Nursing homes opened and closed in Ireland graphic.

Workforce challenges: The current unemployment rate of 3.8% puts pressure on the labour market and increases average wage expenditure. With 86% of healthcare companies now reportedly ‘struggling to attract talent’, the sector faces significant workforce challenges with a reliance on agency and overseas recruitment. It is reported that that only 30% of new nurse registrants in 2021-2022 qualified in Ireland, with over 60% qualified from outside of the EU. The three main countries for non-EU registrants were India (2,364), Philippines (391) and the United Kingdom (250). Ireland is also seeing a significant cohort of nurses choosing to move abroad, predominantly to Canada and Australia. Recruitment from overseas is costly and often necessitates accommodation being provided by the employer. Nursing home operators are increasingly looking to purchase property or modular housing, often becoming ‘reluctant landlords’. Particularly in rural locations, many operators are also having to provide staff transport.

Senior living: Increased activity is being seen in the development of senior living units, for example the recent completion of 12 Independent Living Units at The Grove, Marymount Care Centre, in Dublin. This model provides ‘front door access’ whilst also being connected to the existing nursing home, incorporating advanced and integrated technology to support care, and combining enhanced levels of automation, environmental control, and communication functionality. There are several similar developments underway, reflecting the need for a wider range of nursing home alternatives, and a desire to care for our elderly population in modern and less institutionalised ways. Currently, there is no government subvention to incentivise developments.

Pharmacy: With an estimated 430,000 additional people now eligible for free GP care and a government strategy to increase free access to contraception, the demand on community pharmacy services looks set to continue. The sector has experienced a year-on-year rise in dispensing volumes, though no increase in fee income from government schemes. Increased operational costs, particularly those relating to staff (due to a shortage of pharmacists) and increased rental costs have resulted in trading conditions which have been challenging for many within the sector.

A recent report from the Irish Pharmacy Union (IPU) indicates that the average total revenue of community pharmacies in Ireland has increased since 2017 but remains 24.12% lower than in 2009, with core income from community drug schemes reduced by 29% (from €1,277,120 in 2009 to €906,651 in 2022).

Covid-19 vaccinations generated a little under €26m in revenue in 2022, which partly offset the decrease in community drug scheme payments, but income from vaccines is now reduced from the 2022 levels. During the same period, pharmacy wages and salaries have continued to rise and, with many operators agreeing to new pay rates in January, employment costs will likely continue to rise throughout the rest of 2023. The IPU are currently campaigning for an increase to the dispensing fee paid to Pharmacists and linking it to public sector pay.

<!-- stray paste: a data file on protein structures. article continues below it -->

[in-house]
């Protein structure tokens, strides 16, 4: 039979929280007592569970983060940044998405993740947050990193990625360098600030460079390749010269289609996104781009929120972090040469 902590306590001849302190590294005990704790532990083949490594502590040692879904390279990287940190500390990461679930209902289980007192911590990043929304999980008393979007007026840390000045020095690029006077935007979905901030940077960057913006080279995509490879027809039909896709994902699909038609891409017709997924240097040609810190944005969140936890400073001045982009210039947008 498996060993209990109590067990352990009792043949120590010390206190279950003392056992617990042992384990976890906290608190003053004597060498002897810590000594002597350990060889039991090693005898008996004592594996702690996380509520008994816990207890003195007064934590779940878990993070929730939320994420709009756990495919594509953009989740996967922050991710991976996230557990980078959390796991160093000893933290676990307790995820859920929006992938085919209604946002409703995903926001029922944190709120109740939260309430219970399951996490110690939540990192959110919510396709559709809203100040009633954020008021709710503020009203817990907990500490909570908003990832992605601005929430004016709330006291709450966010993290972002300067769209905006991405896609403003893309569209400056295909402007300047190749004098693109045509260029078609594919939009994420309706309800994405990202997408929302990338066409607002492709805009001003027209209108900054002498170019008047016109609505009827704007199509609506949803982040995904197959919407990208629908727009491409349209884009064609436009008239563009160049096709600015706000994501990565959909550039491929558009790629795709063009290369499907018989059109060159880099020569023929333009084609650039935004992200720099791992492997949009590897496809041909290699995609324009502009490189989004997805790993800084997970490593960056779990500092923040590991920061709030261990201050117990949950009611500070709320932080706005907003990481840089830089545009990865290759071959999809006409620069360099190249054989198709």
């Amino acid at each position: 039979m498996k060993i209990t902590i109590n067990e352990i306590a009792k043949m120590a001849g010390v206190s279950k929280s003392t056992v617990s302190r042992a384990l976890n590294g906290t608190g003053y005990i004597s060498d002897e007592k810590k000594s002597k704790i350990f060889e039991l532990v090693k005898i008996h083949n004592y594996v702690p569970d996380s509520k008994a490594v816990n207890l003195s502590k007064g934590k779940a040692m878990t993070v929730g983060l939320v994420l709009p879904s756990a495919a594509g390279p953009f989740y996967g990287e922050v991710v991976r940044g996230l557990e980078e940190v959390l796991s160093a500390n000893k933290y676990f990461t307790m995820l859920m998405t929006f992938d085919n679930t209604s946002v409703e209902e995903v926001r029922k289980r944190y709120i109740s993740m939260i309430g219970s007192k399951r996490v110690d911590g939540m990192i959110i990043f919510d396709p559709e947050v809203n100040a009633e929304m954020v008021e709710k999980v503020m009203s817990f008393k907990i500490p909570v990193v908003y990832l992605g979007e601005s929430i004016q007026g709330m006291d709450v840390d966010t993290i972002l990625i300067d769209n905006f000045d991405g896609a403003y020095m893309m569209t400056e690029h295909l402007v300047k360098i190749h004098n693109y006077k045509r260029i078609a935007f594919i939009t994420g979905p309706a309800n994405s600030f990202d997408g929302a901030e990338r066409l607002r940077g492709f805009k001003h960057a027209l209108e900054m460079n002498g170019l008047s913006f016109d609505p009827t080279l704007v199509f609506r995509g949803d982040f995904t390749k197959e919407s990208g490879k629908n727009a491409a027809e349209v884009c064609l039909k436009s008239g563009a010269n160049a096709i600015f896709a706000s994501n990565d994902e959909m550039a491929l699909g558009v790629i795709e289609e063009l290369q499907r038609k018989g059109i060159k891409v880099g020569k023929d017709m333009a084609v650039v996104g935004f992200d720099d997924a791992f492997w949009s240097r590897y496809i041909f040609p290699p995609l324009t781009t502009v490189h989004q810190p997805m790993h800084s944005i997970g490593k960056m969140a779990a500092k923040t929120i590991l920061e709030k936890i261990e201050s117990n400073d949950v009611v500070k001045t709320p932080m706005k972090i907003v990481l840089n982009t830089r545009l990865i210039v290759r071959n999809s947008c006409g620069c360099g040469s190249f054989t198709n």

Minor Ailment Scheme: To expand the role of community pharmacists the Department of Health is actively pursuing the introduction of a Minor Ailment Scheme (MAS). This scheme would allow individuals with medical cards to visit their local pharmacist for assessment and treatment of specific ailments, rather than having to initially go to their GP to obtain a prescription. The main objective of this scheme is to eliminate barriers to access and increase capacity in the healthcare service.

The implementation of the MAS is expected to have a comparable cost to the current expenditure for those conditions covered under the General Medical Services (GMS) scheme. However, it is likely that the expenditure will include a combination of both transferred and new activity. In 2022, the expenditure under GMS for the conditions being considered for inclusion in the MAS was approximately €15.1 million.

Sector Outlook H2

Looking forward to the rest of this year and the beginning of 2024:

  • The sector has proven itself to be extremely resilient in the face of multiple and compounded international crises and is emerging with optimism which looks set to continue.
  • Successful providers will be those that are customer focused and choose to innovate and engage in technological solutions.
  • Government bodies, regulators, investors, and healthcare users will have increased expectations for responsible business practices. An increased focus on ESG will become a fundamental part of all healthcare business strategies.
  • Many health sector businesses, as price takers from the government, will continue to be challenged with static revenue compressing profit margins.
  • Opportunities to collaborate and engage with the HSE will remain strong, particularly in providing services that meet Sláintecare objectives and align with the PCC model.
  • Growth in development activity will continue to be limited by increased construction costs and higher interest rates.
  • An increasing and ageing demographic will ensure demand for healthcare services remains high.
Health Insights H1 Outlook H2 2023

Main image at top: Photo by JESHOOTS.COM on Unsplash

Grainne Henson
Gráinne Henson is head of health sector with Bank of Ireland’s business banking sectors team. She brings over 30 years’ experience of health service management in Ireland and the UK.



Health Sector 2022 Insights and 2023 Outlook

As we gain distance from the acute crisis phase of the pandemic, the health sector continues to adjust towards a new equilibrium, notes Bank of Ireland head of Health Sector Gráinne Henson in her Health 2022 Insights and 2023 Outlook.